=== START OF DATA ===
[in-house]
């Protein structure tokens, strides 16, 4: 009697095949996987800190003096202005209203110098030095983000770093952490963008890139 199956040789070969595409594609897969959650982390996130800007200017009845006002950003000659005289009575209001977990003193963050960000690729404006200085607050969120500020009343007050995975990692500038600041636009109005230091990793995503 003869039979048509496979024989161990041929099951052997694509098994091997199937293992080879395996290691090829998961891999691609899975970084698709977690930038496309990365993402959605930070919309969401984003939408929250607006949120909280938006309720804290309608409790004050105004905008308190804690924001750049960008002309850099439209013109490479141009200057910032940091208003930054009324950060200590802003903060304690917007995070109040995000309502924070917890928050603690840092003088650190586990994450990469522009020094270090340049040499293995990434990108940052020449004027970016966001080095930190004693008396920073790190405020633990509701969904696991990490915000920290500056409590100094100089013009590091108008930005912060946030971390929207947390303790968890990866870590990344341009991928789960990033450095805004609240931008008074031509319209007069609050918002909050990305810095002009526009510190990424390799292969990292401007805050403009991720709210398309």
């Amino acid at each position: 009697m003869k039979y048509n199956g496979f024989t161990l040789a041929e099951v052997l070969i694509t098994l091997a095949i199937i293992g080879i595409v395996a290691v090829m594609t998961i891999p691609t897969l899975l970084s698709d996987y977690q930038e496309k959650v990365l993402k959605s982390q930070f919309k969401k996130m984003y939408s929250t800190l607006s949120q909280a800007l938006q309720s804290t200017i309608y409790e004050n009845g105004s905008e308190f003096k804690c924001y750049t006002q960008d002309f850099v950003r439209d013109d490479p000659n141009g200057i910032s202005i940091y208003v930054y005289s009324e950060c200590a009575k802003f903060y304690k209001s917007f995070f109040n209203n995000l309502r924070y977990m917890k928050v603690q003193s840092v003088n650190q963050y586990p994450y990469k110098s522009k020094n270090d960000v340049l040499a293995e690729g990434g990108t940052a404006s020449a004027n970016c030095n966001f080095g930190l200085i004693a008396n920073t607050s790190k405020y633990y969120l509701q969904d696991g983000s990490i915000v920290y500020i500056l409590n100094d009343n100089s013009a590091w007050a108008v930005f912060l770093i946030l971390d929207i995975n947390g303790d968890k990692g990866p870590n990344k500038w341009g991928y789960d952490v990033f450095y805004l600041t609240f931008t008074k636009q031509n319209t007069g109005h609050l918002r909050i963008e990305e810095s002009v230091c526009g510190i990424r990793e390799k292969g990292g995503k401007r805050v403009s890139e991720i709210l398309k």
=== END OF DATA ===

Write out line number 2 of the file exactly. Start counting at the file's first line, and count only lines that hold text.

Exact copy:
């Protein structure tokens, strides 16, 4: 009697095949996987800190003096202005209203110098030095983000770093952490963008890139 199956040789070969595409594609897969959650982390996130800007200017009845006002950003000659005289009575209001977990003193963050960000690729404006200085607050969120500020009343007050995975990692500038600041636009109005230091990793995503 003869039979048509496979024989161990041929099951052997694509098994091997199937293992080879395996290691090829998961891999691609899975970084698709977690930038496309990365993402959605930070919309969401984003939408929250607006949120909280938006309720804290309608409790004050105004905008308190804690924001750049960008002309850099439209013109490479141009200057910032940091208003930054009324950060200590802003903060304690917007995070109040995000309502924070917890928050603690840092003088650190586990994450990469522009020094270090340049040499293995990434990108940052020449004027970016966001080095930190004693008396920073790190405020633990509701969904696991990490915000920290500056409590100094100089013009590091108008930005912060946030971390929207947390303790968890990866870590990344341009991928789960990033450095805004609240931008008074031509319209007069609050918002909050990305810095002009526009510190990424390799292969990292401007805050403009991720709210398309």